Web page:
Rep. Barney Frank (D-Mass.) had a very good piece in the Washington Post last week about the ways in which Senate Republicans have broken the confirmation process. Of particular interest to Frank is the inability of Richard Cordray, President Obama’s choice to head the new Consumer Financial Protection Bureau, to even get a vote.
Cordray’s record as attorney general of Ohio puts him in a small group of people able to act effectively to deal with the mortgage crisis. No one has raised any questions about his intelligence, integrity or dedication.
Yet his nomination will not even be fairly considered by the full Senate. Forty-four Republicans have announced that in disregard of their constitutional duty to consider nominations on the merits. They will not confirm anyone until the Senate majority reverses itself to once again put bank regulators in a position to overrule virtually all of the policies that would be set by the consumer agency. The president is being told that the price of having a nominee confirmed is reversing himself on a major policy initiative that has already been enacted.
Quite right. Congress passed legislation creating the Consumer Financial Protection Bureau and the president signed it into law. Republicans are now saying they’ll allow the agency to function, but not until Democrats agree to weaken the law in ways the financial industry likes.
It’s the normalization of extortion politics. Traditionally, if the GOP wanted to alter the powers of the CFPB, it would write legislation, send it to committee, bring it to the floor, send it to the other chamber, etc. But that takes time and effort, and might not work. Instead, we see the latest in a series of GOP extortion strategies: Republicans will force Democrats to accept changes to the agency, or Republicans won’t allow the agency to meet its legal mandate.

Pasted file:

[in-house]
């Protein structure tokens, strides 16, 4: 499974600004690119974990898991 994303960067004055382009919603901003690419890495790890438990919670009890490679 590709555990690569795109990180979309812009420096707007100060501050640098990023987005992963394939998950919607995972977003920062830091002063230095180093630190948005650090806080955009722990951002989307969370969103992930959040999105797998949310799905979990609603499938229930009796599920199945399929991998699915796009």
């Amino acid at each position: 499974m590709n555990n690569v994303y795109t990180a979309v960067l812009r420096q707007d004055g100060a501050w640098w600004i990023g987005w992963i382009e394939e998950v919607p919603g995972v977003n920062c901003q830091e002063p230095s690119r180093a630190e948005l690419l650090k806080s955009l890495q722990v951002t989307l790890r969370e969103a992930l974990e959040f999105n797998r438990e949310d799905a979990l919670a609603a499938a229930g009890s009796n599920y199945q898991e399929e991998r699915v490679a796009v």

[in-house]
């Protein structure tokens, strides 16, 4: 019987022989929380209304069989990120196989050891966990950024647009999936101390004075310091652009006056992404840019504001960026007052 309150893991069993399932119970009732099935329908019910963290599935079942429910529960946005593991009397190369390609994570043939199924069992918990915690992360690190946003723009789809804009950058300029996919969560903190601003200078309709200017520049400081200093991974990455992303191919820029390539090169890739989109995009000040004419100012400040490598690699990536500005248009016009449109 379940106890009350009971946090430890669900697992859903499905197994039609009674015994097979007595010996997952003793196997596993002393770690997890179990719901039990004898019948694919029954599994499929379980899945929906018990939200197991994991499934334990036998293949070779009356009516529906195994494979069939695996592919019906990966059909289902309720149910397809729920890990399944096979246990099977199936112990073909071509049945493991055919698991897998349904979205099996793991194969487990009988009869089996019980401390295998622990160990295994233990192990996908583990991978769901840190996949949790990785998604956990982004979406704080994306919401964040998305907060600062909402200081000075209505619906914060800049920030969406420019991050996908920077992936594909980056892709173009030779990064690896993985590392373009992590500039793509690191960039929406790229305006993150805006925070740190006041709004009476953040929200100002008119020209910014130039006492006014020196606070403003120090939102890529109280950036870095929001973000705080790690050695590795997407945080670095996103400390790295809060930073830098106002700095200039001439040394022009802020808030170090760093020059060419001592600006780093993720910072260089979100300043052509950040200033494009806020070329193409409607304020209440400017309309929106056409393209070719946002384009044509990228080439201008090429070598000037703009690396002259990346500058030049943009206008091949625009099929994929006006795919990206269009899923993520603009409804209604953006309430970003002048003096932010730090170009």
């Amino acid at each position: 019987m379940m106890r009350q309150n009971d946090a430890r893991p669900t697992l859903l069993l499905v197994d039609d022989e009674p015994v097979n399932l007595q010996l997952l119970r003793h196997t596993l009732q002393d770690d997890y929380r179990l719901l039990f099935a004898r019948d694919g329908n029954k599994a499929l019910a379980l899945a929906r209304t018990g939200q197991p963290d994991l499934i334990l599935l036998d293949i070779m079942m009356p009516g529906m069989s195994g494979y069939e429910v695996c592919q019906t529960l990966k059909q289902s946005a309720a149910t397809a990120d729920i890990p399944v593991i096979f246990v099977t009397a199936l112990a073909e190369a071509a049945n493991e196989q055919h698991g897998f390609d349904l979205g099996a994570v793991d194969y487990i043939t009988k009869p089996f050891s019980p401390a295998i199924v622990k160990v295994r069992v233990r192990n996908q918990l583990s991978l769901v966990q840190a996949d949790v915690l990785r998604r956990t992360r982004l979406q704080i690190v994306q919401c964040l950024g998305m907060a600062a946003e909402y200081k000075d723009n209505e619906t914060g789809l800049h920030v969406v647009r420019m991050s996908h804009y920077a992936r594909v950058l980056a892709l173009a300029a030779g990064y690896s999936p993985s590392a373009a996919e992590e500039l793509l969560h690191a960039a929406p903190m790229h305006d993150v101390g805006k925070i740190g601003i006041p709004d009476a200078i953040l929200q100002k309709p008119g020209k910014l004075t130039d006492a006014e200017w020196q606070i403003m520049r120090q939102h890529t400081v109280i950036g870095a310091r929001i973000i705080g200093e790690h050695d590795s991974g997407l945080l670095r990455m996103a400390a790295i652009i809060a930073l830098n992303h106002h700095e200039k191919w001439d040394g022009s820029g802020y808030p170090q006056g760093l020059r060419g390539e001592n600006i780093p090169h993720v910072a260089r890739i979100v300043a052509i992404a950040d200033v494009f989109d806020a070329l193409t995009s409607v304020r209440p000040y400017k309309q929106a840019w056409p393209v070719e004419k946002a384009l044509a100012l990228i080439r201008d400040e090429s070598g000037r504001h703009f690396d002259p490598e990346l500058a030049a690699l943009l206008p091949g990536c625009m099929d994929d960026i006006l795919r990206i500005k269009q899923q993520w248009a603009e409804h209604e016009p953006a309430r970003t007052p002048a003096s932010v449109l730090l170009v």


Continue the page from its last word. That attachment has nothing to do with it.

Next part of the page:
And sure enough, Cordray appeared before the Senate Banking Committee as part of the confirmation process. True to form, Republican Sens. Richard Shelby and Bob Corker said they’re impressed with Cordray’s background, but said they feel the need to block his nomination indefinitely anyway.
Our system of government has never worked this way; it wasn’t designed to work this way; and it can’t work this way. As Jonathan Cohn explained, “The consumer protection agency exists because a majority of democratically elected lawmakers passed a law and a democratically elected president signed it. Now a minority of Senators representing a minority of the country are exploiting procedural rules (i.e., using the filibuster) to prevent that law from taking effect. That’s undemocratic. And I mean that with a small ‘d.'”
The status quo is untenable.